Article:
Alleged Intel Core i7-1370P With 5GHz Boost Clock Leaks

New information about an alleged 14-cores Intel Core i7-1370P has leaked. As its designation indicates, though, the CPU seems to be part of the chipmaker’s low-power P-Series mobile CPU lineup, which is typically used in its ultra-thin laptops and premium-tier tablets.

The details of the Core i7-1370P were leaked to none other than the Geekbench database and on top of that, found being used in a Dynabook laptop. As a quick primer, the brand was formerly owned by Toshiba but claims that it was the brand to launch the world’s first laptop, all the way in 1985.

Getting back on point, the 14-core Core i7-1370P is listed as having a base clock of 1.9GHz and, surprisingly, a boost clock of 5GHz. Additionally, it is also based on a Socket 1744 chipset, and was paired with 32GB of presumable DDR4 SODIMM memory.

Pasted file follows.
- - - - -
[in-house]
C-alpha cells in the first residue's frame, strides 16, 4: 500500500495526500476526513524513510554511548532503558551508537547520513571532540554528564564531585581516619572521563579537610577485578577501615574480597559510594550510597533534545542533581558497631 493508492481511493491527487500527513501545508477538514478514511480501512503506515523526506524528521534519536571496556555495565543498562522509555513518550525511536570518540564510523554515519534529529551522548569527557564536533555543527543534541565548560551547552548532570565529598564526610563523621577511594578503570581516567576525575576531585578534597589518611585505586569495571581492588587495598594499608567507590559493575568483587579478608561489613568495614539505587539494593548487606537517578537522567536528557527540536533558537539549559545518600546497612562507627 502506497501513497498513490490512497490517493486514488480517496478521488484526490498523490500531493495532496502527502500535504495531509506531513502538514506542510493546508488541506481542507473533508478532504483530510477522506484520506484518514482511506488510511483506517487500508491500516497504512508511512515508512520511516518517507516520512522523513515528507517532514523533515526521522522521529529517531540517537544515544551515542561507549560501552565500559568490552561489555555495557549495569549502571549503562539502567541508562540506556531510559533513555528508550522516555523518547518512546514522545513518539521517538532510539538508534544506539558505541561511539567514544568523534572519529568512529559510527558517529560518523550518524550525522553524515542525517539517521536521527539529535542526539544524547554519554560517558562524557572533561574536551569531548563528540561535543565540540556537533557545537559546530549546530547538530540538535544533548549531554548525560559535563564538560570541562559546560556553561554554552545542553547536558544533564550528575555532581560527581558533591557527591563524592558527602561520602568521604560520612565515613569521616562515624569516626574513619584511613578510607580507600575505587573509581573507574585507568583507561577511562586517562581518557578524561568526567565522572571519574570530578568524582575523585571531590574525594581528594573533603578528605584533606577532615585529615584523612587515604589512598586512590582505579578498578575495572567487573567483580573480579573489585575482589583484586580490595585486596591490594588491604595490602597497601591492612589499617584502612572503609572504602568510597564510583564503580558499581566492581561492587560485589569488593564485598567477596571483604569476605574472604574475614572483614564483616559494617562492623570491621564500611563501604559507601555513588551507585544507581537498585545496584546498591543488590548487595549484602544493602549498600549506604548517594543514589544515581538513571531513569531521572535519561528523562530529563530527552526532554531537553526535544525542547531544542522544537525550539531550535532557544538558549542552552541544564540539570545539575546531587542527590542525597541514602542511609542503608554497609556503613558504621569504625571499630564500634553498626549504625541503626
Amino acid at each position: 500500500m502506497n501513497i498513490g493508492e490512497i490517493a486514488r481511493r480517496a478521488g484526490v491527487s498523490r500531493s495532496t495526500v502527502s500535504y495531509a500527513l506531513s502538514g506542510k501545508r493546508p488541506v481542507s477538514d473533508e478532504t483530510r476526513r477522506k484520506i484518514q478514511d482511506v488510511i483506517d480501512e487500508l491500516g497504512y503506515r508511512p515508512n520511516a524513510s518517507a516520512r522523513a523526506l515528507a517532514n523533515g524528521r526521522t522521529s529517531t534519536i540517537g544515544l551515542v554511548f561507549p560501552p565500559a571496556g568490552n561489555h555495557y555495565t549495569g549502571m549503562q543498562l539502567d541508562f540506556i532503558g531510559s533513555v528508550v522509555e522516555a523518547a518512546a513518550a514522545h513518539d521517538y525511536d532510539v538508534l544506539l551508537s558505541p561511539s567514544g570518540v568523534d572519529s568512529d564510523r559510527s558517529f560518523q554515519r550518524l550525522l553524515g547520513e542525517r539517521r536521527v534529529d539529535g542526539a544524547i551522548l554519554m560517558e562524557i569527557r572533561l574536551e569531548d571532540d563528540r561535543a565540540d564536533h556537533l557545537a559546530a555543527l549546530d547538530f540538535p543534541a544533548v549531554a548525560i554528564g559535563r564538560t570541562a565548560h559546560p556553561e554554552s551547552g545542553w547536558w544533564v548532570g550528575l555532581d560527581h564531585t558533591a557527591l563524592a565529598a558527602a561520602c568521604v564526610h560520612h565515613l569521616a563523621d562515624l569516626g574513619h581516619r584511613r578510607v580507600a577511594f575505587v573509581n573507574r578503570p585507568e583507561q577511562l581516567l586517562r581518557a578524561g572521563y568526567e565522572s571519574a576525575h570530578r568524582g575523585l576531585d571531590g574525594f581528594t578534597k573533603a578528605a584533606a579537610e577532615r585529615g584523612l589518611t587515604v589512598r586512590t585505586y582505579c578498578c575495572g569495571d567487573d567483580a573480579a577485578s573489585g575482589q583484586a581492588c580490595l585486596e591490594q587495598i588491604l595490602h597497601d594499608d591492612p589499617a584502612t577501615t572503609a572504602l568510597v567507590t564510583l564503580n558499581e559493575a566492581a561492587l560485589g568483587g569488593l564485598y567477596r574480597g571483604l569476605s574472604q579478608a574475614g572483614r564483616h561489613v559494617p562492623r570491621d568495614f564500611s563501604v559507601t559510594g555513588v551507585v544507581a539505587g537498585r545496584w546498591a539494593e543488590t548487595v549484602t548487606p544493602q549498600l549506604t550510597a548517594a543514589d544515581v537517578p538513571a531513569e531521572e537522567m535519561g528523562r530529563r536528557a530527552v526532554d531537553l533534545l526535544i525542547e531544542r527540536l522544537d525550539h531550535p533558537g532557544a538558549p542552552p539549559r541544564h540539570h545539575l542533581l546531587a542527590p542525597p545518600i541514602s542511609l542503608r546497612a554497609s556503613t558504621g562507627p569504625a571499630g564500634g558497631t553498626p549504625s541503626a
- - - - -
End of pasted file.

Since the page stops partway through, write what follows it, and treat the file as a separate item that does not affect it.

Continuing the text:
Touching more on its core count, the Core i7-1370P and its 14-cores likely translate into 20-threads, much like Intel’s desktop lineup, as well as its HX-Series and H-Series mobile counterparts. Specifically, it seems likely that the processor will house six Raptor Cove P-Cores and eight Gracemont E-Cores. In comparison, the number of cores is virtually identical to the current 12th generation Core i9-1280P. Also, and while not explicitly mentioned on the page, the P-Series usually run on a maximum TDP of 28W. So, getting it to boost all the way up to 5GHz within that power envelope is going to be interesting.

(Image source: Geekbench.)

In terms of performance, the Core i7-1370P appears to have scored 1655 points on the single-core test of Geekbench, and a further 10184 points on its multi-core test. However, and as usual, these scores could change in the near and immediate future and as such, should not be treated as gospel.

For that matter, there is still no clear launch date for the Core i7-1370P, nor any other details over which other laptop brands it would be making its appearance in. Having said that and with regards to the former point, Intel did announce this CPU’s direct predecessor during CES 2022 this year, meaning that it could do it again next January.

(Source: Geekbench, Videocardz)

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